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Should tunnels be connected from an ISP to an internal data center?

I have two secured data centers on the Internet. Each has routers and firewalls to limit access. I need to pass programs and data from the internal data center to the ISP data center through a secure tunnel. The internal data center is perceived to be more secure and hosts more sensitive information. Is it more secure to initiate tunnel connections from the ISP to the internal data center, or vice versa? Or does the connection direction matter?

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Generally speaking, I recommend initiating connections from a higher security environment to a lower security environment. In either case, you'll get the confidentiality protection afforded by the secure tunnel, but you gain a slight advantage of reduced complexity by connecting to the less secure environment from the more secure one.

You'll need to create a firewall rule allowing inbound access on the firewall protecting the destination environment. You should definitely create a point-to-point rule that limits inbound access to the source IP address of the other tunnel endpoint; regardless, this rule still allows some extra degree of inbound access. When you have the choice of adding complexity to a less sensitive or more sensitive environment, you should opt to add it to the less sensitive environment.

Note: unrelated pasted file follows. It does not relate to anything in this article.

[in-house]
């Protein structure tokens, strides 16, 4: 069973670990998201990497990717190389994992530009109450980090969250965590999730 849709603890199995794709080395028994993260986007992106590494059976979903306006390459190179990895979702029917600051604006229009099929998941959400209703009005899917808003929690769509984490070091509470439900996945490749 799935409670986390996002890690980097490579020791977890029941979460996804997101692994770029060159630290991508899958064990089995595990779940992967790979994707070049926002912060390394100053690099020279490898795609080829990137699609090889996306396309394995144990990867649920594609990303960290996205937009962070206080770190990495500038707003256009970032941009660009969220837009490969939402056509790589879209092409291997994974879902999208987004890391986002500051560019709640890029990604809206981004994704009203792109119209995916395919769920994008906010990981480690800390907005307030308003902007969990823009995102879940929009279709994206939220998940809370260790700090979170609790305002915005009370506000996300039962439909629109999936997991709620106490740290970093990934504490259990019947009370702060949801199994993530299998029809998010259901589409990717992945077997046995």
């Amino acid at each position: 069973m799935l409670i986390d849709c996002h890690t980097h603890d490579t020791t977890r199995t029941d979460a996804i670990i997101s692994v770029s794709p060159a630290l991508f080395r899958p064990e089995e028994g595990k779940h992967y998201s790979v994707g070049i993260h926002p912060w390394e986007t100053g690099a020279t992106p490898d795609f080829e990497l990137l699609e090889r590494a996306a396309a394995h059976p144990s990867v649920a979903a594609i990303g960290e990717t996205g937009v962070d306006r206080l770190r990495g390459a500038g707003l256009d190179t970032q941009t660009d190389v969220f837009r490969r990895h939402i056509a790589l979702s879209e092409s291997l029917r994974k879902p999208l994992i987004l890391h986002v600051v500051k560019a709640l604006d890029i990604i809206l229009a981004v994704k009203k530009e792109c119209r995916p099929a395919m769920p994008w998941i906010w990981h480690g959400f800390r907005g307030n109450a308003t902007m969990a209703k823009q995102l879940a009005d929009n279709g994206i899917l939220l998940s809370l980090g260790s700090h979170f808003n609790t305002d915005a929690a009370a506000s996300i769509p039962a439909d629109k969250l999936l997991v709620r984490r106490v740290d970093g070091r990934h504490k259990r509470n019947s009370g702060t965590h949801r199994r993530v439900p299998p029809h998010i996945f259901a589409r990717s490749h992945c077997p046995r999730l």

Remember that complexity is the enemy of security: it makes verification of security controls more difficult and increases the likelihood of a configuration error. Adding the inbound rule to the less secure environment increases the complexity of that environment rather than the more secure one.

More information:

  • Learn more about how multiple firewall rules should be managed.
  • A reader asks security management expert Mike Rothman, "What is the difference between a SAS 70 data center vs. a Tier III data center?"
  • This was first published in October 2008

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